Windows thrown open in vain –

indoors and out

the same breathless density of heat

(nightfall bringing no relief) and then


the moths came-


flattening themselves on walls and ceilings

like notes on a bulletin board, like poems

intent on being read.


Buff Ermine, Blood Vein, Ruby Tiger –

insect aristocrats

in their silks and satins

and powdered furs;


Rosy Footman, Carpet Moth –

priests of the night, their dusty vestments

looped and veined with glyphs.


I stalked the house with a camera, snapping

with journalistic fervour,


the alien invasion.


Grass Emerald, Clouded Silver – names

I scarcely knew at the time but would soon track down,

poring over colour-plates, comparing;


Oak Eggar, Magpie, Lime-speck Pug –

neighbours who call to introduce themselves

and are never seen again.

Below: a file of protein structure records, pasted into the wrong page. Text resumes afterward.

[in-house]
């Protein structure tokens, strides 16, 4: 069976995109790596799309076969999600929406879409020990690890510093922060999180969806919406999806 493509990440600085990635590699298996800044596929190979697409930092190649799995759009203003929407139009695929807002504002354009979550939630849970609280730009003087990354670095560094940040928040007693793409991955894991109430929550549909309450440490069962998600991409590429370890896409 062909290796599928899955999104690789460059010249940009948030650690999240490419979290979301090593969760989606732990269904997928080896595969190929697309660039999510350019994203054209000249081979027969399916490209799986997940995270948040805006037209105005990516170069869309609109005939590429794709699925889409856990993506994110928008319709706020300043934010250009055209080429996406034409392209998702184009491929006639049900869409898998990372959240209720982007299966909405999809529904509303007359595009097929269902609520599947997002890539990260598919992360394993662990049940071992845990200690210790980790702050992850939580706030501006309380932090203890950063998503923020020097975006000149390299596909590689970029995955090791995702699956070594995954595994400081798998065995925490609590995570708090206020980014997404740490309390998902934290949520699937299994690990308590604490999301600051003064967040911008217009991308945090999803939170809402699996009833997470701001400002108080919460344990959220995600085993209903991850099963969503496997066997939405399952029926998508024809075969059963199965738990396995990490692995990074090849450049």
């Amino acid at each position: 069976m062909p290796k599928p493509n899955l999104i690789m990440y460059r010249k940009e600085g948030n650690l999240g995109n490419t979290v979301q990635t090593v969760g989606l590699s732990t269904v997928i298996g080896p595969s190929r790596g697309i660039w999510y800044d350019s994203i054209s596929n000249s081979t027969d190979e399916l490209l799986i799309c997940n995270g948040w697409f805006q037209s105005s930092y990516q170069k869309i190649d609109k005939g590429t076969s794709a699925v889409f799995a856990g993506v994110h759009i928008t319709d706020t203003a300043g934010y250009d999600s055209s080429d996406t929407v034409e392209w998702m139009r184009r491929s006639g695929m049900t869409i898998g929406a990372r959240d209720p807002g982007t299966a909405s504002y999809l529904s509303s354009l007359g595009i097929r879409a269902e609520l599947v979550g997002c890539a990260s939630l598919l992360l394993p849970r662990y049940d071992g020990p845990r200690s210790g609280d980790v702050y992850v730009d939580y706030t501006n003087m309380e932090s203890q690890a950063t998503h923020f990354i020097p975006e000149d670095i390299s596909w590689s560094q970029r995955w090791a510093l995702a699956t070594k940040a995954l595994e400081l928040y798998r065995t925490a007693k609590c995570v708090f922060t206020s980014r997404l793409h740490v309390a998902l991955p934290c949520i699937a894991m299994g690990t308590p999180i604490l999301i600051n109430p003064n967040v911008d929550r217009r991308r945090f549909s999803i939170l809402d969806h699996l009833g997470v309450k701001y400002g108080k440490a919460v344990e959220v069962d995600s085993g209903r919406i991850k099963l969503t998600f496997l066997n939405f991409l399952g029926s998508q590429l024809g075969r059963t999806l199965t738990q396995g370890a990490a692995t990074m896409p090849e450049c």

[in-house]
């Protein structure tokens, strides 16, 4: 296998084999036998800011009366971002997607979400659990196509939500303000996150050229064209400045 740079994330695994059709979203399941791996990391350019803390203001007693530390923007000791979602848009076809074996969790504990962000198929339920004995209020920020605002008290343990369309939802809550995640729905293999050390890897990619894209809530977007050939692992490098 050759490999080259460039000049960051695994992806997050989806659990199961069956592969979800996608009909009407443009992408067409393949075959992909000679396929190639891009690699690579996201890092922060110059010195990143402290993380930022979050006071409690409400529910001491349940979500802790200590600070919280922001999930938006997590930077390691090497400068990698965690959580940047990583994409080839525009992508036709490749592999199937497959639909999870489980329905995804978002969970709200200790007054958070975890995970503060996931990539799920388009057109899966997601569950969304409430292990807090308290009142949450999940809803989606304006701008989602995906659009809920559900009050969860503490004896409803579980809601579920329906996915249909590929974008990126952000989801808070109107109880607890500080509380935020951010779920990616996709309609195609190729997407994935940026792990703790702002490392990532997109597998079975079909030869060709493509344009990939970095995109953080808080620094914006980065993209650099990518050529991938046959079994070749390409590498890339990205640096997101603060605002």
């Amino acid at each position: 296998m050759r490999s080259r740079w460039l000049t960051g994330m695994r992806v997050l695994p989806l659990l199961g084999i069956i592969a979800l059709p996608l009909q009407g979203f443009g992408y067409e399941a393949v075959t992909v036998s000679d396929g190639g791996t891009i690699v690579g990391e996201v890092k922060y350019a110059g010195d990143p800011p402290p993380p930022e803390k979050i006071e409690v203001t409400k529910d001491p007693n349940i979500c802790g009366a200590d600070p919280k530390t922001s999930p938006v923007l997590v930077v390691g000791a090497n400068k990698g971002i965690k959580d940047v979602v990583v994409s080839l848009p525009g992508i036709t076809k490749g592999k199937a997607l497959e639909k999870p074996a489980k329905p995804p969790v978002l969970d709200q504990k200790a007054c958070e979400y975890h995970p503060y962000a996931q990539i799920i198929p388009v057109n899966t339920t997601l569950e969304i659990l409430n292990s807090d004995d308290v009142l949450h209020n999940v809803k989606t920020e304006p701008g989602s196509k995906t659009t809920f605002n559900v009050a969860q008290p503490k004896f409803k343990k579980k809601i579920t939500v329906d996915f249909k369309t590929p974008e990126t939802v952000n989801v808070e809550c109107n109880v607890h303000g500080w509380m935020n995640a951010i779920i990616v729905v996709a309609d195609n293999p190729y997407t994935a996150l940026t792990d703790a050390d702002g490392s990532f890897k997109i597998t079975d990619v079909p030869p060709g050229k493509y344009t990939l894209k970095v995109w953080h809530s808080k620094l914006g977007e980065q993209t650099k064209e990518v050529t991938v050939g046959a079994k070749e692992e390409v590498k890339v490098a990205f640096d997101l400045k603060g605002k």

They’re out there now

on buddleia and broom –

on ragwort, sorrel and dock –

in that parallel universe

we call the night – each one

silent as a ghost – but believed in


having once been seen.



© Anthony Watts

3 Responses to Invasion

  1. John Stuart says:

    Have always liked this poem, Tony. The names of the moths redouble the exotic sensation of reading it. We’ve had a few moths invade on occasion but never that many different species.

  2. Genista Lewes says:

    Terrified of moths as a child, now wish there were more in our world. Always thought this one of your best Tony. Genny

  3. Annie Fisher says:

    Beautiful poem!

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